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Vt. House committee approves handgun purchase wait period



VtDigger
Monday, May 13, 2019

MONTPELIER — A key House committee on Monday approved legislation that would establish a 24-hour waiting period for handgun purchases, a firearms restriction Democrats have pushed for this year as a suicide prevention measure.

In a vote of 7-4, the House Judiciary Committee advanced SB 169, which after passing the Senate in March, had been stalled in the House for weeks.

The chairwoman of the committee, Rep. Maxine Grad, D-Waitsfield, called the bill “a compromise that benefits public health safety and also Second Amendment rights.”

“The waiting period from testimony we heard does go a long way to suicide prevention, to prevention of domestic violence related homicides, and to gun-related violence,” she said.

The bill moves to the House floor for a vote.

The proposal gained momentum early this year, after Alyssa and Rob Black, a couple from Essex, called on the Legislature to enact a gun purchase waiting period in the obituary they wrote for their son, Andrew. Andrew Black died of a self-inflicted gunshot wound in December.

The Black family and gun control activists have said that requiring gun purchasers to wait at least 24 hours before obtaining their firearms introduces a “cooling off period” that can help guard against impulsive acts of violence.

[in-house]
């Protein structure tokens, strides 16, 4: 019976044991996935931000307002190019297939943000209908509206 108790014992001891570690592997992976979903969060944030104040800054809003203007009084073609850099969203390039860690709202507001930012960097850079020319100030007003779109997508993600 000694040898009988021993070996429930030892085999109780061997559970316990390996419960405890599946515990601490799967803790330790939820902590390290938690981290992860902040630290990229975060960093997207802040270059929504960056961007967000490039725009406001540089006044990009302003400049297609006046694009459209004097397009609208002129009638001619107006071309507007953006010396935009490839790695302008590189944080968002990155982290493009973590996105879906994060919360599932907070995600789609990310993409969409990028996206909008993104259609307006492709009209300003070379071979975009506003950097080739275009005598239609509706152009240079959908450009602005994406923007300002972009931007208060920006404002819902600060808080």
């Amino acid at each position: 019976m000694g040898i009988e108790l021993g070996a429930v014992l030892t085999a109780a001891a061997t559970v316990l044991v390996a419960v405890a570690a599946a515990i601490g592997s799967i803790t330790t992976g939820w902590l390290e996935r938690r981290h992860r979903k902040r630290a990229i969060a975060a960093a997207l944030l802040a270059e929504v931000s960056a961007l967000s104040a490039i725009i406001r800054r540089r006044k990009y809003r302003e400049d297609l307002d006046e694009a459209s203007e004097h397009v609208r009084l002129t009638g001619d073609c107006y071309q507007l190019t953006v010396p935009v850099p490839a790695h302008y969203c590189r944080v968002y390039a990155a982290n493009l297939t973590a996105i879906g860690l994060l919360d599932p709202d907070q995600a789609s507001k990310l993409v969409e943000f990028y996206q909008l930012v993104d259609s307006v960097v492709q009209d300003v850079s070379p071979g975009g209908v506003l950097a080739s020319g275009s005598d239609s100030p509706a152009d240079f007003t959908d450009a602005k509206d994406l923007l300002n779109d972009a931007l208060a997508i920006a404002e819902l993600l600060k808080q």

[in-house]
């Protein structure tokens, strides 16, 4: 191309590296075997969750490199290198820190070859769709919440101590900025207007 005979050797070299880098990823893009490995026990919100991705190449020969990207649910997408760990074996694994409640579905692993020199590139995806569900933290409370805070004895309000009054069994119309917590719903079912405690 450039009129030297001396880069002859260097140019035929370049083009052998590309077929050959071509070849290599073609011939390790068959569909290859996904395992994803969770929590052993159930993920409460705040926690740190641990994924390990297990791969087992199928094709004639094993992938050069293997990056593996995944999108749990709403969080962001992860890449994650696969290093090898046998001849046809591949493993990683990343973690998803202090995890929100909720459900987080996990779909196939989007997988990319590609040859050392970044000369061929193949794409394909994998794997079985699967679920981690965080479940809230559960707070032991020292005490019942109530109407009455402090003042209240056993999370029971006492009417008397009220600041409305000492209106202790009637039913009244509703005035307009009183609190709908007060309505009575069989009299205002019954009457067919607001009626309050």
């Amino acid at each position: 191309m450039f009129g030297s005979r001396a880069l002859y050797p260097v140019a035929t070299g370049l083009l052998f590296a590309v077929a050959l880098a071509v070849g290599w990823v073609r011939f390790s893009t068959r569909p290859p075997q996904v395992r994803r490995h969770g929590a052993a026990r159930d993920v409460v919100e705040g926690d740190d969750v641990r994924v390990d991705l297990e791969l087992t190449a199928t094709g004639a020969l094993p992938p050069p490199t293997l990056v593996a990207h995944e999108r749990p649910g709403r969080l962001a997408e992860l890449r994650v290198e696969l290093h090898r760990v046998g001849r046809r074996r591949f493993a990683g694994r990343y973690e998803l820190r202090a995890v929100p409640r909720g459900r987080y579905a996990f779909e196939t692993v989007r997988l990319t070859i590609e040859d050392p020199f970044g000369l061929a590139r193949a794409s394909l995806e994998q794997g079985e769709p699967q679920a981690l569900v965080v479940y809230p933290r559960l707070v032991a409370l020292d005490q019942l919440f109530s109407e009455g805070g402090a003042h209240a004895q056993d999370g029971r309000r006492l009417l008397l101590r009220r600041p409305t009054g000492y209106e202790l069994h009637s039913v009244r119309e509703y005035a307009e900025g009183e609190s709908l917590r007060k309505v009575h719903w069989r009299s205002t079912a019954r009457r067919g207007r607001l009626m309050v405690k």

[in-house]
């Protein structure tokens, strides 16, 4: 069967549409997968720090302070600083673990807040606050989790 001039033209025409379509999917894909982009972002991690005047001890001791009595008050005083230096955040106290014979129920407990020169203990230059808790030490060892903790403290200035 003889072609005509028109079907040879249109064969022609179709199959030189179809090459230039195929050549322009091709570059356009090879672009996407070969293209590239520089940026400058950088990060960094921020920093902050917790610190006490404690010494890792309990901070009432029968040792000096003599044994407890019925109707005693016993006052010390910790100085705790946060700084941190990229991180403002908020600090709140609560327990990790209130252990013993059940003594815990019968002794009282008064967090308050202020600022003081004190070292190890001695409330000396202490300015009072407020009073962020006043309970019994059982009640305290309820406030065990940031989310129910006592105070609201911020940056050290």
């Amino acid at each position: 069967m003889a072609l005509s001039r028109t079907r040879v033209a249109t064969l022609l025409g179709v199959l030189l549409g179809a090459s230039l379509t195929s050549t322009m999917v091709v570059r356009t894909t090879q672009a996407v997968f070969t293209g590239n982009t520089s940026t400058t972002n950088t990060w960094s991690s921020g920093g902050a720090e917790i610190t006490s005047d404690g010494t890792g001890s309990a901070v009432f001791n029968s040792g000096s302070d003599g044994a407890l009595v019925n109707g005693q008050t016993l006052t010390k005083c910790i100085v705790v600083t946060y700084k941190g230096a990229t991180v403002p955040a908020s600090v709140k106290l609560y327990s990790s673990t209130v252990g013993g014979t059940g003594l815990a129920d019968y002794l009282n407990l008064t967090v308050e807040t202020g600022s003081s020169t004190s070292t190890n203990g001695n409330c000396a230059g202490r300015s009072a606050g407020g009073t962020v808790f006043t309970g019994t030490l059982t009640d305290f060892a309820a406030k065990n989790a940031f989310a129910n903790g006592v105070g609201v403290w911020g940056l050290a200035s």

But Republicans and gun rights supporters have opposed the measure and cast doubt on the argument that waiting periods lead to lower suicide rates.

All four Republicans on the Judiciary Committee voted against the bill Monday. But some noted they were grateful SB 169’s restrictions didn’t go any farther.

Before it passed the Senate, lawmakers had considered making the waiting period longer and applying it to firearms other than handguns.

“I’m not thrilled about it, but it’s probably the best deal that firearms owners can get,” Rep. Thomas Burditt, R-Rutland, and the vice chair of the committee said of the bill on Monday.

Others have said that the measure places a hurdle in front of those who may need to obtain a firearm quickly for self-protection, such as victims of domestic violence.

“That S 169 contains no exemptions for domestic violence victims at the height of their crisis also speaks to the doubts some here in the room have about the restriction,” said Bill Moore, a firearm policy analyst for the Vermont Traditions Coalition, a pro gun rights group, said.

Democrats have called the legislation a compromise because it includes a provision that would exempt participants in Vermont gun competitions — and those who travel to the state for the events — from a high-capacity magazine ban that went into effect last year.

Without the exemption, visitors traveling to Vermont for competitions would be breaking the law by transporting high-capacity magazines into and out of the state.